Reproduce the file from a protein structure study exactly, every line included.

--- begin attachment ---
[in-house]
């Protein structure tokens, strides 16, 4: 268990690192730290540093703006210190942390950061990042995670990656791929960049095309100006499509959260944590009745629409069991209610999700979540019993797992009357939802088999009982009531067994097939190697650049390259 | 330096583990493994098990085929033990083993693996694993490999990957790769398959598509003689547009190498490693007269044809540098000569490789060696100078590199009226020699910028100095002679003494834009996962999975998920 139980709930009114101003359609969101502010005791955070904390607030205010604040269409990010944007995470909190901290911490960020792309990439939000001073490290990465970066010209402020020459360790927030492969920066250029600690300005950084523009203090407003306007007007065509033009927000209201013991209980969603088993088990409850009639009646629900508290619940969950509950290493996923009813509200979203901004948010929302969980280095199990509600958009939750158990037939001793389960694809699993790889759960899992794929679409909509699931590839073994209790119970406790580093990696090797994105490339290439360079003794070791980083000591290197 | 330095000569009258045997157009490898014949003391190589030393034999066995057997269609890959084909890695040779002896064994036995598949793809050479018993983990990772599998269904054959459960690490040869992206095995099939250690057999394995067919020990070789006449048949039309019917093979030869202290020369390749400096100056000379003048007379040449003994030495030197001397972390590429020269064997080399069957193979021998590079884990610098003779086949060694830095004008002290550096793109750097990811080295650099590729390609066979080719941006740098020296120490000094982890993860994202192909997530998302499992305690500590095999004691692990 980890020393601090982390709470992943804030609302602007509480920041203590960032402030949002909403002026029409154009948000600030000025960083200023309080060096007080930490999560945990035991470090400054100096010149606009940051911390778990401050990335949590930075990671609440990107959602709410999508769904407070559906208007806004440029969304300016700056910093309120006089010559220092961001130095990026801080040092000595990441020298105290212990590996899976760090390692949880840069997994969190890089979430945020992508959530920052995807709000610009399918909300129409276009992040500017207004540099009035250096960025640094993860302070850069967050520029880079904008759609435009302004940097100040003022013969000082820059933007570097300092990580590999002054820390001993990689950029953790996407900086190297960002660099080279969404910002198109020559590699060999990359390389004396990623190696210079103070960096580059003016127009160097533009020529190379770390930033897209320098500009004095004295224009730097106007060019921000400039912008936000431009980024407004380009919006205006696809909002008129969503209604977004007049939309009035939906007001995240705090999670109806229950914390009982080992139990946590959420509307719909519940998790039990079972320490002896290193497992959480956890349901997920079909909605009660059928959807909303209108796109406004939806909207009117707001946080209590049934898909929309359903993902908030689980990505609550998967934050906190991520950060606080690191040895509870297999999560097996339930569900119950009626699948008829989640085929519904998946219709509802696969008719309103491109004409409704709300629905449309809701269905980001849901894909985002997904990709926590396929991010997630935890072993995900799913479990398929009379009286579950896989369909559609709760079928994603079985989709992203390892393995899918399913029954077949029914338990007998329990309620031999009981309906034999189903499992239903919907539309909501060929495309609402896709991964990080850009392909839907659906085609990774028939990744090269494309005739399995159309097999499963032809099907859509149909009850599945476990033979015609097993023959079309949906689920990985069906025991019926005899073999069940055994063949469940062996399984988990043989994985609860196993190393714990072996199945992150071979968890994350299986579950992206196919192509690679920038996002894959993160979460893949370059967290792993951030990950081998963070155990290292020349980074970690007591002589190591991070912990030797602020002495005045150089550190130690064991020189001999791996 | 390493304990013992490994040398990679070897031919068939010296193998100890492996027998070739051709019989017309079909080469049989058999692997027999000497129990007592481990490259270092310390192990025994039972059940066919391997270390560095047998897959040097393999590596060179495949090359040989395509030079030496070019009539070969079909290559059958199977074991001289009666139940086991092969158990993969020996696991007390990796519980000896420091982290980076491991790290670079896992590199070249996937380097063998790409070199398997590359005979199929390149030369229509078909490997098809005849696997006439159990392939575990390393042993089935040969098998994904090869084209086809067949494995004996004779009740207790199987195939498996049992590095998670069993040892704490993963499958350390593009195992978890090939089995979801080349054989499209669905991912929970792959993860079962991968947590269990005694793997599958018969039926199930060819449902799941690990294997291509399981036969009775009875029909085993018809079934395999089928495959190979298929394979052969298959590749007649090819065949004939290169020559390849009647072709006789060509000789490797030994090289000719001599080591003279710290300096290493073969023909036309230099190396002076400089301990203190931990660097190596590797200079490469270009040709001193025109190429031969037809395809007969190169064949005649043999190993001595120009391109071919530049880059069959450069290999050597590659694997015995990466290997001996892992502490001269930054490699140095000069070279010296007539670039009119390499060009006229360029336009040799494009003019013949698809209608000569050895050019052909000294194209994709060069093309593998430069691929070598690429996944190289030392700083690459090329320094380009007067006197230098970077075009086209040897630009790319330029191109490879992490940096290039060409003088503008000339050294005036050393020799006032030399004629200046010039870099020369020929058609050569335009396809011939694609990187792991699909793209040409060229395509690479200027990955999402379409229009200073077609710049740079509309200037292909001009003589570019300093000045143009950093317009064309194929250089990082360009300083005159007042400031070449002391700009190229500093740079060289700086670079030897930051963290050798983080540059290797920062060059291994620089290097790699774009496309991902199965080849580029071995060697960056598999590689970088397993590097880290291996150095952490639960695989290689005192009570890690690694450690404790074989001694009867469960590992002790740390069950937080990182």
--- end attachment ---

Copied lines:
[in-house]
């Protein structure tokens, strides 16, 4: 268990690192730290540093703006210190942390950061990042995670990656791929960049095309100006499509959260944590009745629409069991209610999700979540019993797992009357939802088999009982009531067994097939190697650049390259 | 330096583990493994098990085929033990083993693996694993490999990957790769398959598509003689547009190498490693007269044809540098000569490789060696100078590199009226020699910028100095002679003494834009996962999975998920 139980709930009114101003359609969101502010005791955070904390607030205010604040269409990010944007995470909190901290911490960020792309990439939000001073490290990465970066010209402020020459360790927030492969920066250029600690300005950084523009203090407003306007007007065509033009927000209201013991209980969603088993088990409850009639009646629900508290619940969950509950290493996923009813509200979203901004948010929302969980280095199990509600958009939750158990037939001793389960694809699993790889759960899992794929679409909509699931590839073994209790119970406790580093990696090797994105490339290439360079003794070791980083000591290197 | 330095000569009258045997157009490898014949003391190589030393034999066995057997269609890959084909890695040779002896064994036995598949793809050479018993983990990772599998269904054959459960690490040869992206095995099939250690057999394995067919020990070789006449048949039309019917093979030869202290020369390749400096100056000379003048007379040449003994030495030197001397972390590429020269064997080399069957193979021998590079884990610098003779086949060694830095004008002290550096793109750097990811080295650099590729390609066979080719941006740098020296120490000094982890993860994202192909997530998302499992305690500590095999004691692990 980890020393601090982390709470992943804030609302602007509480920041203590960032402030949002909403002026029409154009948000600030000025960083200023309080060096007080930490999560945990035991470090400054100096010149606009940051911390778990401050990335949590930075990671609440990107959602709410999508769904407070559906208007806004440029969304300016700056910093309120006089010559220092961001130095990026801080040092000595990441020298105290212990590996899976760090390692949880840069997994969190890089979430945020992508959530920052995807709000610009399918909300129409276009992040500017207004540099009035250096960025640094993860302070850069967050520029880079904008759609435009302004940097100040003022013969000082820059933007570097300092990580590999002054820390001993990689950029953790996407900086190297960002660099080279969404910002198109020559590699060999990359390389004396990623190696210079103070960096580059003016127009160097533009020529190379770390930033897209320098500009004095004295224009730097106007060019921000400039912008936000431009980024407004380009919006205006696809909002008129969503209604977004007049939309009035939906007001995240705090999670109806229950914390009982080992139990946590959420509307719909519940998790039990079972320490002896290193497992959480956890349901997920079909909605009660059928959807909303209108796109406004939806909207009117707001946080209590049934898909929309359903993902908030689980990505609550998967934050906190991520950060606080690191040895509870297999999560097996339930569900119950009626699948008829989640085929519904998946219709509802696969008719309103491109004409409704709300629905449309809701269905980001849901894909985002997904990709926590396929991010997630935890072993995900799913479990398929009379009286579950896989369909559609709760079928994603079985989709992203390892393995899918399913029954077949029914338990007998329990309620031999009981309906034999189903499992239903919907539309909501060929495309609402896709991964990080850009392909839907659906085609990774028939990744090269494309005739399995159309097999499963032809099907859509149909009850599945476990033979015609097993023959079309949906689920990985069906025991019926005899073999069940055994063949469940062996399984988990043989994985609860196993190393714990072996199945992150071979968890994350299986579950992206196919192509690679920038996002894959993160979460893949370059967290792993951030990950081998963070155990290292020349980074970690007591002589190591991070912990030797602020002495005045150089550190130690064991020189001999791996 | 390493304990013992490994040398990679070897031919068939010296193998100890492996027998070739051709019989017309079909080469049989058999692997027999000497129990007592481990490259270092310390192990025994039972059940066919391997270390560095047998897959040097393999590596060179495949090359040989395509030079030496070019009539070969079909290559059958199977074991001289009666139940086991092969158990993969020996696991007390990796519980000896420091982290980076491991790290670079896992590199070249996937380097063998790409070199398997590359005979199929390149030369229509078909490997098809005849696997006439159990392939575990390393042993089935040969098998994904090869084209086809067949494995004996004779009740207790199987195939498996049992590095998670069993040892704490993963499958350390593009195992978890090939089995979801080349054989499209669905991912929970792959993860079962991968947590269990005694793997599958018969039926199930060819449902799941690990294997291509399981036969009775009875029909085993018809079934395999089928495959190979298929394979052969298959590749007649090819065949004939290169020559390849009647072709006789060509000789490797030994090289000719001599080591003279710290300096290493073969023909036309230099190396002076400089301990203190931990660097190596590797200079490469270009040709001193025109190429031969037809395809007969190169064949005649043999190993001595120009391109071919530049880059069959450069290999050597590659694997015995990466290997001996892992502490001269930054490699140095000069070279010296007539670039009119390499060009006229360029336009040799494009003019013949698809209608000569050895050019052909000294194209994709060069093309593998430069691929070598690429996944190289030392700083690459090329320094380009007067006197230098970077075009086209040897630009790319330029191109490879992490940096290039060409003088503008000339050294005036050393020799006032030399004629200046010039870099020369020929058609050569335009396809011939694609990187792991699909793209040409060229395509690479200027990955999402379409229009200073077609710049740079509309200037292909001009003589570019300093000045143009950093317009064309194929250089990082360009300083005159007042400031070449002391700009190229500093740079060289700086670079030897930051963290050798983080540059290797920062060059291994620089290097790699774009496309991902199965080849580029071995060697960056598999590689970088397993590097880290291996150095952490639960695989290689005192009570890690690694450690404790074989001694009867469960590992002790740390069950937080990182």